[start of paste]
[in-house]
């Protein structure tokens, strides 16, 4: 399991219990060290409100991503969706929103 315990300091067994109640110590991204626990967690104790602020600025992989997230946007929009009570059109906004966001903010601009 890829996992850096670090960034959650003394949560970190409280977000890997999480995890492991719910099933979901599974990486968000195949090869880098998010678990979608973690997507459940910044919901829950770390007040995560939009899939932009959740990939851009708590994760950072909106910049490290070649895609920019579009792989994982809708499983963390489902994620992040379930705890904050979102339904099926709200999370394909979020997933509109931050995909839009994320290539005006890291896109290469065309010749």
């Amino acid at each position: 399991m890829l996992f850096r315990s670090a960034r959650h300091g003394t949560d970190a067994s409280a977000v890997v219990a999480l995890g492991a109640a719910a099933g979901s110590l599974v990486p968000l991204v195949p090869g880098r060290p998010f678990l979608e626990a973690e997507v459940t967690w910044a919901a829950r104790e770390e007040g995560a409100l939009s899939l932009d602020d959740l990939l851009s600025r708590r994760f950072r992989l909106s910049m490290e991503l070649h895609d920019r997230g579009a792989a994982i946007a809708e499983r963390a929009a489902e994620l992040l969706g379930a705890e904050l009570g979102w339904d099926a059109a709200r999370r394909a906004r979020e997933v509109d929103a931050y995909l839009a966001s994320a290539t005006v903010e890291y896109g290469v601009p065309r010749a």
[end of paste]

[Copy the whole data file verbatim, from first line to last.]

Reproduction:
[in-house]
């Protein structure tokens, strides 16, 4: 399991219990060290409100991503969706929103 315990300091067994109640110590991204626990967690104790602020600025992989997230946007929009009570059109906004966001903010601009 890829996992850096670090960034959650003394949560970190409280977000890997999480995890492991719910099933979901599974990486968000195949090869880098998010678990979608973690997507459940910044919901829950770390007040995560939009899939932009959740990939851009708590994760950072909106910049490290070649895609920019579009792989994982809708499983963390489902994620992040379930705890904050979102339904099926709200999370394909979020997933509109931050995909839009994320290539005006890291896109290469065309010749």
């Amino acid at each position: 399991m890829l996992f850096r315990s670090a960034r959650h300091g003394t949560d970190a067994s409280a977000v890997v219990a999480l995890g492991a109640a719910a099933g979901s110590l599974v990486p968000l991204v195949p090869g880098r060290p998010f678990l979608e626990a973690e997507v459940t967690w910044a919901a829950r104790e770390e007040g995560a409100l939009s899939l932009d602020d959740l990939l851009s600025r708590r994760f950072r992989l909106s910049m490290e991503l070649h895609d920019r997230g579009a792989a994982i946007a809708e499983r963390a929009a489902e994620l992040l969706g379930a705890e904050l009570g979102w339904d099926a059109a709200r999370r394909a906004r979020e997933v509109d929103a931050y995909l839009a966001s994320a290539t005006v903010e890291y896109g290469v601009p065309r010749a």